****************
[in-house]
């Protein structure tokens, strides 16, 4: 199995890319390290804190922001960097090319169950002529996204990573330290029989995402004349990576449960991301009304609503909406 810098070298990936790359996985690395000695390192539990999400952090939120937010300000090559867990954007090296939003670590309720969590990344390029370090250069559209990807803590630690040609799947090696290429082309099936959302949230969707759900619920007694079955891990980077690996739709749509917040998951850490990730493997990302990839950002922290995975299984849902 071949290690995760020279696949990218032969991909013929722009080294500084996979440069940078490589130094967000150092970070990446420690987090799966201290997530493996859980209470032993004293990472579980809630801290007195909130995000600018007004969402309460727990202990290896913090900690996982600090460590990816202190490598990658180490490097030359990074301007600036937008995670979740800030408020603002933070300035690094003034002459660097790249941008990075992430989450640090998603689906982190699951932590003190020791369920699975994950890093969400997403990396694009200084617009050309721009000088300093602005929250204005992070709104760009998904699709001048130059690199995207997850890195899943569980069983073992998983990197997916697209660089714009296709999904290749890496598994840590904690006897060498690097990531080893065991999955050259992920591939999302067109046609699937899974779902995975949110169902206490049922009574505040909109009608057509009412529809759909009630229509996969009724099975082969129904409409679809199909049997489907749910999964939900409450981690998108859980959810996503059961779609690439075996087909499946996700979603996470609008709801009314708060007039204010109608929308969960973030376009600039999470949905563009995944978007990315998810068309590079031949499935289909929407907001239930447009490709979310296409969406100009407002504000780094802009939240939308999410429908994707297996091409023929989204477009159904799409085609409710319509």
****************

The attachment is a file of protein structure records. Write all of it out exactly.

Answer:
[in-house]
């Protein structure tokens, strides 16, 4: 199995890319390290804190922001960097090319169950002529996204990573330290029989995402004349990576449960991301009304609503909406 810098070298990936790359996985690395000695390192539990999400952090939120937010300000090559867990954007090296939003670590309720969590990344390029370090250069559209990807803590630690040609799947090696290429082309099936959302949230969707759900619920007694079955891990980077690996739709749509917040998951850490990730493997990302990839950002922290995975299984849902 071949290690995760020279696949990218032969991909013929722009080294500084996979440069940078490589130094967000150092970070990446420690987090799966201290997530493996859980209470032993004293990472579980809630801290007195909130995000600018007004969402309460727990202990290896913090900690996982600090460590990816202190490598990658180490490097030359990074301007600036937008995670979740800030408020603002933070300035690094003034002459660097790249941008990075992430989450640090998603689906982190699951932590003190020791369920699975994950890093969400997403990396694009200084617009050309721009000088300093602005929250204005992070709104760009998904699709001048130059690199995207997850890195899943569980069983073992998983990197997916697209660089714009296709999904290749890496598994840590904690006897060498690097990531080893065991999955050259992920591939999302067109046609699937899974779902995975949110169902206490049922009574505040909109009608057509009412529809759909009630229509996969009724099975082969129904409409679809199909049997489907749910999964939900409450981690998108859980959810996503059961779609690439075996087909499946996700979603996470609008709801009314708060007039204010109608929308969960973030376009600039999470949905563009995944978007990315998810068309590079031949499935289909929407907001239930447009490709979310296409969406100009407002504000780094802009939240939308999410429908994707297996091409023929989204477009159904799409085609409710319509």